[Ksummit-discuss] [TECH TOPIC] seccomp
christian at brauner.io
Fri Jul 19 09:35:54 UTC 2019
I would like to discuss approaches to enabling deep argument inspection
with seccomp and if we reach an agreement am also happy to do the work
and implement it.
Recently we landed seccomp support for SECCOMP_RET_USER_NOTIF which
enables a process (watchee) to retrieve a fd for its seccomp filter.
This fd can then be handed to another (usually more privileged)
The watcher will then be able to receive seccomp messages about the
syscalls having been performed by the watchee.
I have integrated this feature into userspace. We currently make heavy
use of this to intercept mknod() syscalls in user namespaces aka in
If the mknod() syscall matches a device in a pre-determined whitelist
the privileged watcher will perform the mknod syscall in lieu of the
unprivileged watchee and report back to the watchee on the success or
failure of its attempt. If the syscall does not match a device in a
whitelist we simply report an error.
We recently also started to intercept the setxattr() syscall to allow
the creation of various, well-known xattrs including
The mknod() syscall can be easily filtered based on dev_t. This allows
us to only intercept a very specific subset of mknod() syscalls.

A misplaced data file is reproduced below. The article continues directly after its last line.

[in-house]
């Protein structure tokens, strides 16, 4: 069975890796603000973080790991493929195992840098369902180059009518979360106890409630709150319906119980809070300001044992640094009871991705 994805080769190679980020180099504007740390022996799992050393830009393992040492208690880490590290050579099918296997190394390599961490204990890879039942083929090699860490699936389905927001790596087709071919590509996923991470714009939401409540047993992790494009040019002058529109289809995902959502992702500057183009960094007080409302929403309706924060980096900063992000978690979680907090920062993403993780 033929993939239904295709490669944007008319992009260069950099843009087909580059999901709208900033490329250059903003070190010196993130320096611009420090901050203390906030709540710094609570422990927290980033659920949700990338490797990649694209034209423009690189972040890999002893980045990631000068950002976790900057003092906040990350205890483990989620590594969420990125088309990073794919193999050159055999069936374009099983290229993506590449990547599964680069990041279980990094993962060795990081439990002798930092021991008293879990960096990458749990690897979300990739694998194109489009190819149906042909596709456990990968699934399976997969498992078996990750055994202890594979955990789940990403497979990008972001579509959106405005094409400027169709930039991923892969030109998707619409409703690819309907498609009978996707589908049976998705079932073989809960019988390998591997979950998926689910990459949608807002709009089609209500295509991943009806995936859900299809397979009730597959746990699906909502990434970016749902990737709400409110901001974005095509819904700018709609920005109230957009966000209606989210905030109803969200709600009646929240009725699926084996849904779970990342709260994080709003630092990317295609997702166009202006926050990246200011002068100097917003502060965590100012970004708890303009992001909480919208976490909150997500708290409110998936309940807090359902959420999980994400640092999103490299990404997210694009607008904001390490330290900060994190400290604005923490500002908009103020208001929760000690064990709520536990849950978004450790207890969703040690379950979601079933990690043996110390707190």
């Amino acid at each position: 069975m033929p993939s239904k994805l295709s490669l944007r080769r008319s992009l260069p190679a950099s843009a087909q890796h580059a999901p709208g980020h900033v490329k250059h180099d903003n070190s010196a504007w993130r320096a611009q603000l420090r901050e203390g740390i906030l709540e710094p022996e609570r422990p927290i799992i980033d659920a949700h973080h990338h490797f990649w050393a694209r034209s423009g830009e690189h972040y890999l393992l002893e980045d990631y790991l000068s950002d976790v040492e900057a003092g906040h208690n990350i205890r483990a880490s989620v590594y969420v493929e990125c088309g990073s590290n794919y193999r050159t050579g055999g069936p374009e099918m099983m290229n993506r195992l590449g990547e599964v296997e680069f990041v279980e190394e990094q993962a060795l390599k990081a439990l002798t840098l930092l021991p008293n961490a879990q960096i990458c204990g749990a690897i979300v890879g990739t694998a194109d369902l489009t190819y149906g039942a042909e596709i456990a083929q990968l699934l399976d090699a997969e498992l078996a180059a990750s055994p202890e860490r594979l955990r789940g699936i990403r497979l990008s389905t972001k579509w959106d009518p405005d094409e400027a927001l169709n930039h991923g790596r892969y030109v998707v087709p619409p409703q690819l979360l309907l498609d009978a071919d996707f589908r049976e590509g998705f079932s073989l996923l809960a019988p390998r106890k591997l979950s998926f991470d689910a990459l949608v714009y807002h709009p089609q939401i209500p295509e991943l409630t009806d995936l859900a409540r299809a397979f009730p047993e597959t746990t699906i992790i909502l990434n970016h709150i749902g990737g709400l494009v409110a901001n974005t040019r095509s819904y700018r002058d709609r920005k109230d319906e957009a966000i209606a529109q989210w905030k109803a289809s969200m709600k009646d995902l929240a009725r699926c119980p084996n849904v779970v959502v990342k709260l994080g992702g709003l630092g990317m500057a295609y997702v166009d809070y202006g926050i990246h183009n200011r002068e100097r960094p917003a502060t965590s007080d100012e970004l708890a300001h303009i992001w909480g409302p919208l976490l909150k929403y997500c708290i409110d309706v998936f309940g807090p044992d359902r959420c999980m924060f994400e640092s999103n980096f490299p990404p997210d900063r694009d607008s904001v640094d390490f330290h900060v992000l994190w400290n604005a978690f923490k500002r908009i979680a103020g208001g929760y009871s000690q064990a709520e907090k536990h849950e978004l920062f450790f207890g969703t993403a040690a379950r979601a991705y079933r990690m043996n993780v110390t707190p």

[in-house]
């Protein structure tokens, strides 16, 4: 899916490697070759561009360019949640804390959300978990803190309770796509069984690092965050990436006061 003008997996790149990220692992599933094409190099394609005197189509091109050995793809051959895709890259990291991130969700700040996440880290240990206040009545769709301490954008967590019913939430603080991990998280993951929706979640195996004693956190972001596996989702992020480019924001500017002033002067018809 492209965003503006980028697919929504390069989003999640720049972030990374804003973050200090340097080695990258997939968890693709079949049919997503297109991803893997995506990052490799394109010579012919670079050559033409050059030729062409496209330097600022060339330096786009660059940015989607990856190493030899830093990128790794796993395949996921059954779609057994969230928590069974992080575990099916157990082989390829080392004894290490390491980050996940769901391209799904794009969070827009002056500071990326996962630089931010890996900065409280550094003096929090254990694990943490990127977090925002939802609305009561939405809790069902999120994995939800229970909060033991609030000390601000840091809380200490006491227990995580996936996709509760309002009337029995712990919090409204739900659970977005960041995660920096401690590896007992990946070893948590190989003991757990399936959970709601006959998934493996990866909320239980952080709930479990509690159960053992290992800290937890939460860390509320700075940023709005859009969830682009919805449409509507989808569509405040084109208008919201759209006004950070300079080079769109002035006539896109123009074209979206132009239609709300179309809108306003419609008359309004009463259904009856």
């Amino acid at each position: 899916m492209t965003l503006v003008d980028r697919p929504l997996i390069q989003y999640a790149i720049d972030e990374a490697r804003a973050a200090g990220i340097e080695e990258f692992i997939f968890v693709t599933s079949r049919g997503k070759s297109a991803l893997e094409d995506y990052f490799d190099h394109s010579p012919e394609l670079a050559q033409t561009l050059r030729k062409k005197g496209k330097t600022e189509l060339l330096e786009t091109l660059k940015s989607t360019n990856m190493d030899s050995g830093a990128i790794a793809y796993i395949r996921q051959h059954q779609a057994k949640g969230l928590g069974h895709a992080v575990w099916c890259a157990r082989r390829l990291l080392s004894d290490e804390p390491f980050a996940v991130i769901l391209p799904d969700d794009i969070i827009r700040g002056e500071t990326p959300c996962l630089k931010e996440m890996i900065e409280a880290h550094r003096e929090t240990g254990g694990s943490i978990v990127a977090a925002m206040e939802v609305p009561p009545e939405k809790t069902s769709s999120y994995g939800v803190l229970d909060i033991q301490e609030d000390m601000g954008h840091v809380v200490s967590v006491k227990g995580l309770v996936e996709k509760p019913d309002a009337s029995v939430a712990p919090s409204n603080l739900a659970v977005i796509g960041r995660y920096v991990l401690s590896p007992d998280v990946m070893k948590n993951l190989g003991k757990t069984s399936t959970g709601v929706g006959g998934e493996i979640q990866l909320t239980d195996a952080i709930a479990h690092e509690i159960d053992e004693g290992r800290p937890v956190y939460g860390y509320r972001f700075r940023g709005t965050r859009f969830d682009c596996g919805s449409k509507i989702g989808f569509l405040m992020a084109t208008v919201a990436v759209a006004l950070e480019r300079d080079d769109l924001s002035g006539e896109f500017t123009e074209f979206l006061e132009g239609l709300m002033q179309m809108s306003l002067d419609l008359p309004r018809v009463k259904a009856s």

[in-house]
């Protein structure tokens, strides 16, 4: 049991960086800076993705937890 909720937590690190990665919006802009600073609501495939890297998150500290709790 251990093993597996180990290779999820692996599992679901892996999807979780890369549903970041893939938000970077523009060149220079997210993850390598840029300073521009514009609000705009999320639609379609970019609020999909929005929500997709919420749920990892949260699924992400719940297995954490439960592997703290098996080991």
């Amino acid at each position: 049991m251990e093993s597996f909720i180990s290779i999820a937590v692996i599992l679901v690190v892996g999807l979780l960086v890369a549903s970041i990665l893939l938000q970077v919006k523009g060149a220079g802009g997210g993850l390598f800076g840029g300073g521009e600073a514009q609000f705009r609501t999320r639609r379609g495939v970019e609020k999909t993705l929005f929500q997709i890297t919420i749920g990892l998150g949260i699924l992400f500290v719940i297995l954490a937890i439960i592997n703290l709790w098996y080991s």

Furthermore, mknod() is not possible in user namespaces toto coelo and
so intercepting and denying syscalls that are not in the whitelist on
accident is not a big deal. The watchee won't notice a difference.
In contrast to mknod(), setxattr() and many other syscalls that we would
like to intercept suffer from two major problems:
1. they are not easily filterable like mknod() because they have pointer
2. some of them might actually succeed in user namespaces already (e.g.
The 1. problem is not specific to SECCOMP_RET_USER_NOTIF but also
apparently affects future system call design.
We recently merged the clone3() syscall into mainline which moves the
flag from a register argument into a dedicated extensible struct
clone_args to lift the flag limit from legacy clone() and allowing for
extensions while supporting all legacy workloads.
One of the counter arguments leveraged against my design early on was
that this means clone3() cannot be easily filtered by seccomp due to 1.
This argument was fortunately not seen as defeating.
I would argue that there sure is value in trying to design syscalls that
can be handled by seccomp nicely but that seccomp can't become a burden
on designing extensible syscalls.
The openat2() syscall proposed currenly also does use a dedicated
argument struct which contains flags and the seccomp argument popped
back up again.
In light of all this, I would argue that we should seriously look into
extending seccomp to allow filtering on pointer arguments.
There is a close connection between 1. and 2. When a watcher intercepts
a syscall from a watchee and starts to inspect its arguments it can -
depending on the syscall rather often actually - determine whether or
not the syscall would succeed or fail. If it knows that the syscall will
succeed it currently still has to perform it in lieu of the watchee
since there is no way to tell the kernel to "resume" or actually perform
the syscall. It would be nice if we could discuss approaches to enabling
this feature as well.
I'm happy to lead this session and can also illustrate how this feature
is heavily used and how we run into its limitations.
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